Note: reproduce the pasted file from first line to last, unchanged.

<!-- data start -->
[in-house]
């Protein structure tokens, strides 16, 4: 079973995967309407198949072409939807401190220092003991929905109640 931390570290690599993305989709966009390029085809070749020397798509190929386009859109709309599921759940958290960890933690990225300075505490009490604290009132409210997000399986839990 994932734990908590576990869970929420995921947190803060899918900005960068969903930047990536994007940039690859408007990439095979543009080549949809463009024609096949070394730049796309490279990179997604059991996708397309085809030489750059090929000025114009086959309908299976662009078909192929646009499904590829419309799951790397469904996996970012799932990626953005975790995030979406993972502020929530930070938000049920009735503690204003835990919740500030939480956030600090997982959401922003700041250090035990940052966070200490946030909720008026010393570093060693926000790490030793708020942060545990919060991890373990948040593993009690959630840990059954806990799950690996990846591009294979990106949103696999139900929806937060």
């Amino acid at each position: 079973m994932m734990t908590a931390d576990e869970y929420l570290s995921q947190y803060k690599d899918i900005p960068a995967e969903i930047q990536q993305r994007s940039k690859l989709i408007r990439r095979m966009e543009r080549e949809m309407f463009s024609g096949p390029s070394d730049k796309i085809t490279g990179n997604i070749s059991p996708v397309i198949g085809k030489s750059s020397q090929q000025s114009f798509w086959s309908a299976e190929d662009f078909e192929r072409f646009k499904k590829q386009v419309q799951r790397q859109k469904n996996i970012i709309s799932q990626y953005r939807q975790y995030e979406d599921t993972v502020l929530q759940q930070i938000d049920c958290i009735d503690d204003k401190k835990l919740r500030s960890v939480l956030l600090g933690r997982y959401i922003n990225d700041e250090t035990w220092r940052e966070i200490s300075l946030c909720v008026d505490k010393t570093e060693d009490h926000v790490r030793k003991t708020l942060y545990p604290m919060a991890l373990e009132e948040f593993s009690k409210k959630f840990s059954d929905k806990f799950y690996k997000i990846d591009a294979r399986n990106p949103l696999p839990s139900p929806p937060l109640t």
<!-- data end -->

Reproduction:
[in-house]
């Protein structure tokens, strides 16, 4: 079973995967309407198949072409939807401190220092003991929905109640 931390570290690599993305989709966009390029085809070749020397798509190929386009859109709309599921759940958290960890933690990225300075505490009490604290009132409210997000399986839990 994932734990908590576990869970929420995921947190803060899918900005960068969903930047990536994007940039690859408007990439095979543009080549949809463009024609096949070394730049796309490279990179997604059991996708397309085809030489750059090929000025114009086959309908299976662009078909192929646009499904590829419309799951790397469904996996970012799932990626953005975790995030979406993972502020929530930070938000049920009735503690204003835990919740500030939480956030600090997982959401922003700041250090035990940052966070200490946030909720008026010393570093060693926000790490030793708020942060545990919060991890373990948040593993009690959630840990059954806990799950690996990846591009294979990106949103696999139900929806937060």
């Amino acid at each position: 079973m994932m734990t908590a931390d576990e869970y929420l570290s995921q947190y803060k690599d899918i900005p960068a995967e969903i930047q990536q993305r994007s940039k690859l989709i408007r990439r095979m966009e543009r080549e949809m309407f463009s024609g096949p390029s070394d730049k796309i085809t490279g990179n997604i070749s059991p996708v397309i198949g085809k030489s750059s020397q090929q000025s114009f798509w086959s309908a299976e190929d662009f078909e192929r072409f646009k499904k590829q386009v419309q799951r790397q859109k469904n996996i970012i709309s799932q990626y953005r939807q975790y995030e979406d599921t993972v502020l929530q759940q930070i938000d049920c958290i009735d503690d204003k401190k835990l919740r500030s960890v939480l956030l600090g933690r997982y959401i922003n990225d700041e250090t035990w220092r940052e966070i200490s300075l946030c909720v008026d505490k010393t570093e060693d009490h926000v790490r030793k003991t708020l942060y545990p604290m919060a991890l373990e009132e948040f593993s009690k409210k959630f840990s059954d929905k806990f799950y690996k997000i990846d591009a294979r399986n990106p949103l696999p839990s139900p929806p937060l109640t």